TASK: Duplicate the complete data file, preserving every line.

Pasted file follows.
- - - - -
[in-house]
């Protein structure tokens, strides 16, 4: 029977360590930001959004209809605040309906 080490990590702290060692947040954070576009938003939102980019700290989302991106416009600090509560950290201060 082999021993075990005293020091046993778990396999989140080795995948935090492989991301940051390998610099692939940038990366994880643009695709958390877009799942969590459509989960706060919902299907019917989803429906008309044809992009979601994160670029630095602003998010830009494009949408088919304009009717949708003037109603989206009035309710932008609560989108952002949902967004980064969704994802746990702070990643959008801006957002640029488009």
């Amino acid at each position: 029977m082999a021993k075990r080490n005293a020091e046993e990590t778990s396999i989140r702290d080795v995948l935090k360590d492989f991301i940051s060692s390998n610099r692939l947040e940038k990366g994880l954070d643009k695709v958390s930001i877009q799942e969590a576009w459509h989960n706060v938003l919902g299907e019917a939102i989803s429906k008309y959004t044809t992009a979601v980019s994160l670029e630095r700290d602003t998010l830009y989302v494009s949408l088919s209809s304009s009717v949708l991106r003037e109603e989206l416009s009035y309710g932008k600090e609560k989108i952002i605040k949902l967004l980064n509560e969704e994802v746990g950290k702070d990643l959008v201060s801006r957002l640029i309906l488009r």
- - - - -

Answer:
[in-house]
């Protein structure tokens, strides 16, 4: 029977360590930001959004209809605040309906 080490990590702290060692947040954070576009938003939102980019700290989302991106416009600090509560950290201060 082999021993075990005293020091046993778990396999989140080795995948935090492989991301940051390998610099692939940038990366994880643009695709958390877009799942969590459509989960706060919902299907019917989803429906008309044809992009979601994160670029630095602003998010830009494009949408088919304009009717949708003037109603989206009035309710932008609560989108952002949902967004980064969704994802746990702070990643959008801006957002640029488009």
């Amino acid at each position: 029977m082999a021993k075990r080490n005293a020091e046993e990590t778990s396999i989140r702290d080795v995948l935090k360590d492989f991301i940051s060692s390998n610099r692939l947040e940038k990366g994880l954070d643009k695709v958390s930001i877009q799942e969590a576009w459509h989960n706060v938003l919902g299907e019917a939102i989803s429906k008309y959004t044809t992009a979601v980019s994160l670029e630095r700290d602003t998010l830009y989302v494009s949408l088919s209809s304009s009717v949708l991106r003037e109603e989206l416009s009035y309710g932008k600090e609560k989108i952002i605040k949902l967004l980064n509560e969704e994802v746990g950290k702070d990643l959008v201060s801006r957002l640029i309906l488009r």